Guest Column | February 12, 2019

4 Unique Challenges In Healthcare Recruiting

By Jeni Burckart,

Online Recruiting Service

Recruiting in our current atmosphere of low unemployment is a challenge to begin with. However, recruiting in the healthcare industry which currently boasts a 2.6 percent unemployment rate can be deemed almost impossible by some. In this piece, I set out to tackle the challenges of recruiting in healthcare during a period of record-breaking low unemployment and a new strategy to help meet those challenges.

1. Demand For Employees Is Higher Than Supply

America’s population is aging and the use of healthcare is growing rapidly. That means health systems are responsible for providing more services for more people than ever before. While at the same time colleges that prepare specialized graduates, such as nurses, aren’t able to raise the supply of graduates quickly enough to meet these increasing demands.

One solution many organizations are using to address this problem is to offer tuition reimbursement for specific education paths. Some hospitals even partner with a local college to offer the necessary classes at the hospital in the evening to help nurses with an associate degree obtain their bachelor’s degree in nursing over a longer period of time.

2. Employees Want Flexibility And Healthcare Isn’t Built For Flexibility

Recruiting and retaining talented staff is challenging because employees have the option to go anywhere that suits their needs best. Employees like flexibility but healthcare, and hospitals in particular, have very limited options for flexibility. Patient care requires 24/7 staffing to monitor and treat sick patients. That means even if a provider would love to drop their child off at school every morning, if they’re responsible for the patients in the ICU, it’s not going to happen. Someone must always be at the hospital. This lack of flexibility can wear on staff and can push them into other areas of healthcare like outpatient clinics or administrative roles or out of healthcare entirely.

Student loan repayment assistance can help reduce turnover. Existing healthcare partners of have seen a relative reduction of 21-48 percent in turnover* between eligible employees receiving student loan repayment assistance and those who don’t

3. Health Systems Are Ubiquitous

In a metropolitan area, healthcare workers will likely have several health systems to choose from. That makes it difficult to compete based on location alone. On the flip side health systems are in small towns in rural parts of the country too. That creates a problem of workforce distribution. Within the same state there are areas of workforce shortages and surplus. Rural health systems need to recruit primary care physicians and specialists to perform specific procedures. If unable to recruit these individuals, health systems are forced to forgo revenue and limit the local population’s access to healthcare.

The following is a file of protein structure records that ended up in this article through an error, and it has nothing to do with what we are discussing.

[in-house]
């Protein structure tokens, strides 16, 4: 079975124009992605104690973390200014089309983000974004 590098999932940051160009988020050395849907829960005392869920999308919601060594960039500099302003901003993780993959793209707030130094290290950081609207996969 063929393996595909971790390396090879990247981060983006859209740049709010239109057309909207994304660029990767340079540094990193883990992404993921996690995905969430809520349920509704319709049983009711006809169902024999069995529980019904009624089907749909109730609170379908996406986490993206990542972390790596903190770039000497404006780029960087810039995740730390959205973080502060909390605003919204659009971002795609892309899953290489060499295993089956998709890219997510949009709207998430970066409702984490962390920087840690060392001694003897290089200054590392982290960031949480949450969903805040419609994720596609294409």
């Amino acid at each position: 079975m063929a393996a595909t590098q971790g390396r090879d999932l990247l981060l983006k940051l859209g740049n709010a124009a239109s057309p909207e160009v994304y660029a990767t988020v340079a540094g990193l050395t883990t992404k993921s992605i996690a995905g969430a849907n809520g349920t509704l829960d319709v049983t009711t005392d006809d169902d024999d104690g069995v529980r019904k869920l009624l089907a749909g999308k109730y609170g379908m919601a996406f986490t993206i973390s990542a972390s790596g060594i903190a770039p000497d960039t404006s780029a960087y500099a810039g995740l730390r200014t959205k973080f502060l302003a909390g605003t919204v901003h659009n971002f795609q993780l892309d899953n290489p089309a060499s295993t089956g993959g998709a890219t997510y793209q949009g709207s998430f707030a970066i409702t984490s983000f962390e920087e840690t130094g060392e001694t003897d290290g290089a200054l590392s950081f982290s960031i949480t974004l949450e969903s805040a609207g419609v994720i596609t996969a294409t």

Healthcare systems often compete for employees based on benefits. Student loan repayment assistance provides a competitive advantage as a relatively new but highly desirable benefit. Health systems offering this benefit can set themselves apart and attract new talent among numerous competitors.

4. Healthcare Requires A Highly Educated, Specialized Workforce But Wages Aren’t Keeping Up With The Cost Of That Education

You can’t be a nurse, a pharmacist, a physician, or any other specialized role in a health system without a college education. While other industries may face a changing education landscape, it’s unlikely healthcare will in the near future. Not many patients would want surgery from someone who has watched a few YouTube videos about surgery. That means healthcare staff is required to go through years of education to be able to perform patient care safely.

The average debt of physician graduates has increased by over $100,000 since 1991. The average wage of family practice physicians was $105,000 in 1989, when adjusted to 2018 dollars that’s an average salary of $190,000. Today the average annual salary of a family practice physician is $199,000. That represents very little growth in salary despite a growing burden of student loan debt.

Student loan repayment assistance is a benefit that solves employees’ immediate and pressing financial concerns. It helps address slow-growing wages despite the growing cost of college and helps employees deal with their student loan debt burden.

When the student loan repayment assistance contribution is coupled with financial wellness tools related to student loan debt, employees use employer sponsored contributions most efficiently. aggregates all of an employee’s student loan data in one place and guides them through student loan repayment best practices.

Health systems across the country struggle to provide safe patient care during ever growing healthcare demands. The problem, in part, is the challenge of recruiting and retaining enough talented staff to deliver care. The unique challenges faced in healthcare attrition require benefits solutions that target the most pressing needs of employees, such as student loan debt repayment, as a way to differentiate your health system from others.

About The Author

Jeni Burckart is a licensed pharmacist, prominent student loan expert and Senior Director of Healthcare for